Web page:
Further information:
http://www.msu.edu/

More articles from Ecology, The Environment and Conservation:

nachricht Successful calculation of human and natural influence on cloud formation
04.11.2016 | Goethe-Universität Frankfurt am Main

nachricht Invasive Insects Cost the World Billions Per Year
04.10.2016 | University of Adelaide

All articles from Ecology, The Environment and Conservation >>>

The most recent press releases about innovation >>>

Die letzten 5 Focus-News des innovations-reports im Überblick:

Im Focus: Novel silicon etching technique crafts 3-D gradient refractive index micro-optics

A multi-institutional research collaboration has created a novel approach for fabricating three-dimensional micro-optics through the shape-defined formation of porous silicon (PSi), with broad impacts in integrated optoelectronics, imaging, and photovoltaics.

Working with colleagues at Stanford and The Dow Chemical Company, researchers at the University of Illinois at Urbana-Champaign fabricated 3-D birefringent...

Im Focus: Quantum Particles Form Droplets

In experiments with magnetic atoms conducted at extremely low temperatures, scientists have demonstrated a unique phase of matter: The atoms form a new type of quantum liquid or quantum droplet state. These so called quantum droplets may preserve their form in absence of external confinement because of quantum effects. The joint team of experimental physicists from Innsbruck and theoretical physicists from Hannover report on their findings in the journal Physical Review X.

“Our Quantum droplets are in the gas phase but they still drop like a rock,” explains experimental physicist Francesca Ferlaino when talking about the...

Im Focus: MADMAX: Max Planck Institute for Physics takes up axion research

The Max Planck Institute for Physics (MPP) is opening up a new research field. A workshop from November 21 - 22, 2016 will mark the start of activities for an innovative axion experiment. Axions are still only purely hypothetical particles. Their detection could solve two fundamental problems in particle physics: What dark matter consists of and why it has not yet been possible to directly observe a CP violation for the strong interaction.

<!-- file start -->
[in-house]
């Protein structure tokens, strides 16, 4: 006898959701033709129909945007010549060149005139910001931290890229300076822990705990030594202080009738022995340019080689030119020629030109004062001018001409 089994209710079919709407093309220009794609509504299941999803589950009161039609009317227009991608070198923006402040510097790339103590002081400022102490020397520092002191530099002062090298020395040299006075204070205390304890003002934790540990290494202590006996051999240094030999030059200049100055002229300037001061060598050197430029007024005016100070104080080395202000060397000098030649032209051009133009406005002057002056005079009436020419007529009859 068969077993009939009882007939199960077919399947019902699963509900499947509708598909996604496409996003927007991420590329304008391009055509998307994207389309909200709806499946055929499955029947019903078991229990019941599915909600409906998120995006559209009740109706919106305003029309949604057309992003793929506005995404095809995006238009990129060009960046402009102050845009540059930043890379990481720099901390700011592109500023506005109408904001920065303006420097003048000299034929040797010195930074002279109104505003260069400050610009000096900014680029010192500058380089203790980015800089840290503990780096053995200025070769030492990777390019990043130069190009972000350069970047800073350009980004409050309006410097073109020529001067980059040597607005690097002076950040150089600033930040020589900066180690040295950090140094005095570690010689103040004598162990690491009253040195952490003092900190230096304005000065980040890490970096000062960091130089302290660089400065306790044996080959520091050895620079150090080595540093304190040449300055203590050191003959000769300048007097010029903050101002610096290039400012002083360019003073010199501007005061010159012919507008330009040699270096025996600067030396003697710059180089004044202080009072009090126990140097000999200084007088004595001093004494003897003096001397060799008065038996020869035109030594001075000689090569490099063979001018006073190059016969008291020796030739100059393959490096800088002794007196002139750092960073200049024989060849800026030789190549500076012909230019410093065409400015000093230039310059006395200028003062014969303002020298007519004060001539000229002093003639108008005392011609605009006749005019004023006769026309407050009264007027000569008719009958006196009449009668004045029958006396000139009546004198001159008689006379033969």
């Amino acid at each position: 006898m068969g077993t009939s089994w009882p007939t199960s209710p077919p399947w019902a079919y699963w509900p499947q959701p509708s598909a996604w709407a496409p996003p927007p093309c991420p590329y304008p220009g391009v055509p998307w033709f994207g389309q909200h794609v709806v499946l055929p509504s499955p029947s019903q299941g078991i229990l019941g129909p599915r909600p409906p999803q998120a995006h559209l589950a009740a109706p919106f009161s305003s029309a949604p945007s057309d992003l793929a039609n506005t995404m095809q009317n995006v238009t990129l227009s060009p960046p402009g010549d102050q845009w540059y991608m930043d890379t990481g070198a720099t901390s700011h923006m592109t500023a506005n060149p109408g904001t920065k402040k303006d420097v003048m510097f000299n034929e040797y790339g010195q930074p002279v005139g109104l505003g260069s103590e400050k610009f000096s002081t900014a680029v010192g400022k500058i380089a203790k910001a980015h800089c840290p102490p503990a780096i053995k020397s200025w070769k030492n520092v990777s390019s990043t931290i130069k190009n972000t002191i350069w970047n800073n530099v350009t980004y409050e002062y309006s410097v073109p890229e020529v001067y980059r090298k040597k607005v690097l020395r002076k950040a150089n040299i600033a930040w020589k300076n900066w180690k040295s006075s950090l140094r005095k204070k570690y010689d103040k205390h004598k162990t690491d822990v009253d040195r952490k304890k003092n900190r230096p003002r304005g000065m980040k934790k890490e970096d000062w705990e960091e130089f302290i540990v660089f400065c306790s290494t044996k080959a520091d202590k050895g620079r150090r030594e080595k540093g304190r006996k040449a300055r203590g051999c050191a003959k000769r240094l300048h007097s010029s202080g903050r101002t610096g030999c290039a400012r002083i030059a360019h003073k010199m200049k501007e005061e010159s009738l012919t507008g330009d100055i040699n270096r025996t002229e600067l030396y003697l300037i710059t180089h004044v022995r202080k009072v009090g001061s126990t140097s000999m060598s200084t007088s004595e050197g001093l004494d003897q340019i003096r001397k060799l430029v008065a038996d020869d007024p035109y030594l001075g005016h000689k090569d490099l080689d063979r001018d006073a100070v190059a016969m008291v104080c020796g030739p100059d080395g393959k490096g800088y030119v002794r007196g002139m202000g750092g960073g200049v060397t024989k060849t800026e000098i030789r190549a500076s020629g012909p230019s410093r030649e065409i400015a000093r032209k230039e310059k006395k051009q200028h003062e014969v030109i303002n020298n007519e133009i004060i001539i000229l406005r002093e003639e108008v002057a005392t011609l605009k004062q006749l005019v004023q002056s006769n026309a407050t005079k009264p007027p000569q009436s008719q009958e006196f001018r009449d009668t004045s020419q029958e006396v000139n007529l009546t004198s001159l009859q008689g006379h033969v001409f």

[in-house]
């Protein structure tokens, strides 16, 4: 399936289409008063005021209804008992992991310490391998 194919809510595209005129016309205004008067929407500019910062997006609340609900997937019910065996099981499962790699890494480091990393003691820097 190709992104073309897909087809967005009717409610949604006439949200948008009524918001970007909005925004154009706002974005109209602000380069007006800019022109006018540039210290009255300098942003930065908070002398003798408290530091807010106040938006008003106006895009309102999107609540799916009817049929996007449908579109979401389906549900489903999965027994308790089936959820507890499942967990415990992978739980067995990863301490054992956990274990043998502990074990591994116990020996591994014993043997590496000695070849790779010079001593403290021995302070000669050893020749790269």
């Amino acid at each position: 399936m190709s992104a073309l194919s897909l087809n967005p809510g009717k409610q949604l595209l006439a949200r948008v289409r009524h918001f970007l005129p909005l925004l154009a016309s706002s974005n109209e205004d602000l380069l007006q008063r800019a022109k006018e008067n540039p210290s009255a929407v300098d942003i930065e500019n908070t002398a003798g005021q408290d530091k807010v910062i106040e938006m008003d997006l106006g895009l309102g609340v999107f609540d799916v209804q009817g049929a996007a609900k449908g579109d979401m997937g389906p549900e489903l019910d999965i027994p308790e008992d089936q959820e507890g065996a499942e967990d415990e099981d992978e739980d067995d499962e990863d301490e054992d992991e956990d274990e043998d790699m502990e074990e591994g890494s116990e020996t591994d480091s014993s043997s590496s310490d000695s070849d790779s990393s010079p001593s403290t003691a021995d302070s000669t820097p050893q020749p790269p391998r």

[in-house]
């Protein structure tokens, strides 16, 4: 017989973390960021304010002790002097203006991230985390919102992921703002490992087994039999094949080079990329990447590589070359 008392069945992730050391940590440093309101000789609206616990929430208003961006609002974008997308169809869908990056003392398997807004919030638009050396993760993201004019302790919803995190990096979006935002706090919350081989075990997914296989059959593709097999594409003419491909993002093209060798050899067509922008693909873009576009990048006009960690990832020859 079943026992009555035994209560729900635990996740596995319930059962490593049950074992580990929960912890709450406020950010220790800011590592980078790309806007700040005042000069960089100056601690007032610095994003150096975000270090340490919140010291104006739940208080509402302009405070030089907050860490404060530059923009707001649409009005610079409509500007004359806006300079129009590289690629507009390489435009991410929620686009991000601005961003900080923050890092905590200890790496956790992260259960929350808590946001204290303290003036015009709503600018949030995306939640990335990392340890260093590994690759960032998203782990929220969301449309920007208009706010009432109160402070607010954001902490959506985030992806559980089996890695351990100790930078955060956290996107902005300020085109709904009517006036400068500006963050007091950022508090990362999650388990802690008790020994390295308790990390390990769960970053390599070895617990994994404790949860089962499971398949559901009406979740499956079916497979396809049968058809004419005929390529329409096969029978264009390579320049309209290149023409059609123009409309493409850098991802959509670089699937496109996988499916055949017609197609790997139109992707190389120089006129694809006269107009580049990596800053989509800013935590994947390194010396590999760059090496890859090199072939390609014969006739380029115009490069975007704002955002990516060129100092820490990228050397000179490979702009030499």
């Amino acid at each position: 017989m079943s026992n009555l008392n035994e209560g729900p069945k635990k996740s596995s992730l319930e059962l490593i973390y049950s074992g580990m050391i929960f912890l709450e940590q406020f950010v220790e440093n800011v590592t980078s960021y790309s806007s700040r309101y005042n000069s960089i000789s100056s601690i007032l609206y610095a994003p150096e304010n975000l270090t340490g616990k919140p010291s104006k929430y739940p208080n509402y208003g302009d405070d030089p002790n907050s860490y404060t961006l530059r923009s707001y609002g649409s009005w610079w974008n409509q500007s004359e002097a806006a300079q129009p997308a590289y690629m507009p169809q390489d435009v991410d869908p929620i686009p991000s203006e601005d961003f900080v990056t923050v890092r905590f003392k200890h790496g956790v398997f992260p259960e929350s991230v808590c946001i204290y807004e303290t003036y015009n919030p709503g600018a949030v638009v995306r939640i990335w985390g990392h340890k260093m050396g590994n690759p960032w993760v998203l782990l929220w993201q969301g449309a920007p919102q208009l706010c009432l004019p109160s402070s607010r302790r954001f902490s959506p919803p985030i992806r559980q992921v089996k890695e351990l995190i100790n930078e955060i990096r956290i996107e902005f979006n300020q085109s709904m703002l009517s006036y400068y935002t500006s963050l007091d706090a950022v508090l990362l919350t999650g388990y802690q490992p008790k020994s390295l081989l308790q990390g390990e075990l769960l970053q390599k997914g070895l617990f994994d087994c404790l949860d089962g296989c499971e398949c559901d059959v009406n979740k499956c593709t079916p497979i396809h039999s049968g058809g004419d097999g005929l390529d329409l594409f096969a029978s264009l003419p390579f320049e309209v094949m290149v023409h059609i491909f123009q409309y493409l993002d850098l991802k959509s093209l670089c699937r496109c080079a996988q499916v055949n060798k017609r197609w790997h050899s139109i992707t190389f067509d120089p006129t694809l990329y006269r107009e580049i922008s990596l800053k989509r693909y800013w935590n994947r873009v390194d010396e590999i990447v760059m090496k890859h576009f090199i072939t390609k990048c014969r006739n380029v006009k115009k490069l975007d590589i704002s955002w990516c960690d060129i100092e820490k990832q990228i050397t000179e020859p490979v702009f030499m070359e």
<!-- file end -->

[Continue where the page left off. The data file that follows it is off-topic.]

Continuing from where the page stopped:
The “MADMAX” project is the MPP’s commitment to axion research. Axions are so far only a theoretical prediction and are difficult to detect: on the one hand,...

Im Focus: Molecules change shape when wet

Broadband rotational spectroscopy unravels structural reshaping of isolated molecules in the gas phase to accommodate water

In two recent publications in the Journal of Chemical Physics and in the Journal of Physical Chemistry Letters, researchers around Melanie Schnell from the Max...

Im Focus: Fraunhofer ISE Develops Highly Compact, High Frequency DC/DC Converter for Aviation

The efficiency of power electronic systems is not solely dependent on electrical efficiency but also on weight, for example, in mobile systems. When the weight of relevant components and devices in airplanes, for instance, is reduced, fuel savings can be achieved and correspondingly greenhouse gas emissions decreased. New materials and components based on gallium nitride (GaN) can help to reduce weight and increase the efficiency. With these new materials, power electronic switches can be operated at higher switching frequency, resulting in higher power density and lower material costs.

Researchers at the Fraunhofer Institute for Solar Energy Systems ISE together with partners have investigated how these materials can be used to make power...

All Focus news of the innovation-report >>>

Anzeige

Anzeige

Event News

ICTM Conference 2017: Production technology for turbomachine manufacturing of the future

16.11.2016 | Event News

Innovation Day Laser Technology – Laser Additive Manufacturing

01.11.2016 | Event News

#IC2S2: When Social Science meets Computer Science - GESIS will host the IC2S2 conference 2017

14.10.2016 | Event News

 
Latest News

UTSA study describes new minimally invasive device to treat cancer and other illnesses

02.12.2016 | Medical Engineering

Plasma-zapping process could yield trans fat-free soybean oil product

02.12.2016 | Agricultural and Forestry Science

What do Netflix, Google and planetary systems have in common?

02.12.2016 | Physics and Astronomy

VideoLinks
B2B-VideoLinks
More VideoLinks >>>